March 6 --Kagoma Gate , chess and rainbows
Before we left for Uganda, Caren and I had one day of shopping
together to buy supplies for our trip. On our way back to my house
with bags of supplies, including puppets, antibiotic ointment, pain
relieving meds, books for children and stickers (never too many
stickers!), we saw an AMAZING rainbow--vivid, with a full arch. We
thought for sure that was a sign of good things to come. Indeed it
Yesterday as we arrived at Kagoma Gate, the kids were in school and
one class was outside. The teacher, Robert, was using a spray water
bottle demonstrating RAINBOWS to the kids. Before they went back into
the classroom, Ellie reached into her bag to hand him a random package
of stickers to give to the kids. They just happened to be shiny
rainbow stickers. Caren and I looked at each other and nearly cried
some of Denise's happy tears. It's a sign. A GOOD sign.
Then to the class room....in the Friendship School built by TGCA. (!!)
We sat in the back of the room with 82 students, most in uniforms
with TGCA patches on them, sitting in neat rows of wooden desk tables.
Each desk and bench sits four kids on a bench. These were 3rd and 4th
graders. Robert finished up his rainbow lesson. He passed around the
sheets of Rainbow stickers. The stickers were looked at, the colors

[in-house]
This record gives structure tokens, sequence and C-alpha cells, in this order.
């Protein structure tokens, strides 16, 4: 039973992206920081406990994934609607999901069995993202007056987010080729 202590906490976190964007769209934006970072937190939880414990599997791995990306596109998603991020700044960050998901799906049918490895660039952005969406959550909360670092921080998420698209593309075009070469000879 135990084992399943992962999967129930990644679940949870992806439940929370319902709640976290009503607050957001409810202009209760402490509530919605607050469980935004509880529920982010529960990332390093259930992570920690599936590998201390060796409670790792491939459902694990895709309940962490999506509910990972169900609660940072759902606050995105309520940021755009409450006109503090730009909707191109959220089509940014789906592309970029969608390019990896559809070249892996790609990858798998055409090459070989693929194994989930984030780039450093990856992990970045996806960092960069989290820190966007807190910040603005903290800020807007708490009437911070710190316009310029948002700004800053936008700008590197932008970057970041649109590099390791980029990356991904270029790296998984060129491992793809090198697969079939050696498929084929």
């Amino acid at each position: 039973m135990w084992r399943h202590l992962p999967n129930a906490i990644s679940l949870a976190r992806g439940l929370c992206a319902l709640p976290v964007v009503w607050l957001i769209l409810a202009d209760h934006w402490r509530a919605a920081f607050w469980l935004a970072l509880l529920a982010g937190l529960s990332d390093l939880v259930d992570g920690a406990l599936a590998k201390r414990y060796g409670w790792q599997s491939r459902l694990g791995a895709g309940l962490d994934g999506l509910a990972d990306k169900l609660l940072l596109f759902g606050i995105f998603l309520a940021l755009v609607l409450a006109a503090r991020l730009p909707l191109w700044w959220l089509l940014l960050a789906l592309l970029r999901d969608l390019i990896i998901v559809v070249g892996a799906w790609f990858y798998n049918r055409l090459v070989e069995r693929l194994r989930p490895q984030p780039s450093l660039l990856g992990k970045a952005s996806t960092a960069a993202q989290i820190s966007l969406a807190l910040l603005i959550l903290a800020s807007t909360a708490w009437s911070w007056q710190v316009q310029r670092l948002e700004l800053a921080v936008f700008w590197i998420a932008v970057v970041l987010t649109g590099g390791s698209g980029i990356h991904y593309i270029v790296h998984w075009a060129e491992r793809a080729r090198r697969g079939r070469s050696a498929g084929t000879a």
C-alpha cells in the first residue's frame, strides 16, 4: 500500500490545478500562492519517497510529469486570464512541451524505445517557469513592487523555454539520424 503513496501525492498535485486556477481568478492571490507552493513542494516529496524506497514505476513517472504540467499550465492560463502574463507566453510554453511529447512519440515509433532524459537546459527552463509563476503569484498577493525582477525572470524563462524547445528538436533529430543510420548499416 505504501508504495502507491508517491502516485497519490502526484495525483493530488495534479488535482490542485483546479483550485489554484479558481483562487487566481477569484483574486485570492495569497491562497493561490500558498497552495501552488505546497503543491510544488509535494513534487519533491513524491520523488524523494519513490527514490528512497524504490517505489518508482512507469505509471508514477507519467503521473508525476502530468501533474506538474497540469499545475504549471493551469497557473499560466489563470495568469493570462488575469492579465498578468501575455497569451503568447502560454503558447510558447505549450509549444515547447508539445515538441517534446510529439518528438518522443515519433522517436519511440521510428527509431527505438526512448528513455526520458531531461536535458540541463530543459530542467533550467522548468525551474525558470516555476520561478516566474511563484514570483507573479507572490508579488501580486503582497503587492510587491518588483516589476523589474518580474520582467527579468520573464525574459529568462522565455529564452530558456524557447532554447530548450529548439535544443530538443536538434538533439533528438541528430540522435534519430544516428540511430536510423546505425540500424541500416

now making sense to the kids, they were passed row to row quietly and
then returned to their teacher with not one sticker removed from the
sheet. Stickers, mind you...If we were outside the classroom, stickers
put the kids into fits of giggles, begging for more. But this is
school. Mr. Robert's class. 82 students. I imagined a group that size
and that age in a class in America. It wouldn't be early as well
Mr. Roberts then moved on to the Chess lesson. A large magnetized
chest board was in front of the class. We learned about ranks and
files, horizontal, vertical and diagonal lines, axis, how to identify
squares ( my version: the white one in the top row...kids version f3
or c6 or b7). We learned the names of the pieces and the kids were
asked, " who can tell me how to tell the king and a queen apart?" "
The knight looks like a ....??? ....ZEBRA! Yes!" ( not many horses in
Uganda). The queen's location here? Qf5. How many horizontal lines?
How many vertical lines? How many diagonal lines? Where is the small
square? A young boy came up to the front of the class and struggled
with placing the post it notes on the small square. Hands up in the
air...PICK ME!! Robert looked at the class and said "give him a
chance." He couldn't quite figure it out so another student came up
and got it. When someone does well, the kids clap. Clapclapclap
clapclapclap. Clap. Not a hint of teasing from the other students or
making fun of the child who didn't get the answer right. I was wowed
by the entire class.
Caren and I left the class before it was done knowing there were
several children with significant infected wounds to treat. One girl
had a wound on her lower leg that I feared may have gotten to the
bone. I wasn't sure where to find her. Moses said it wouldn't be long.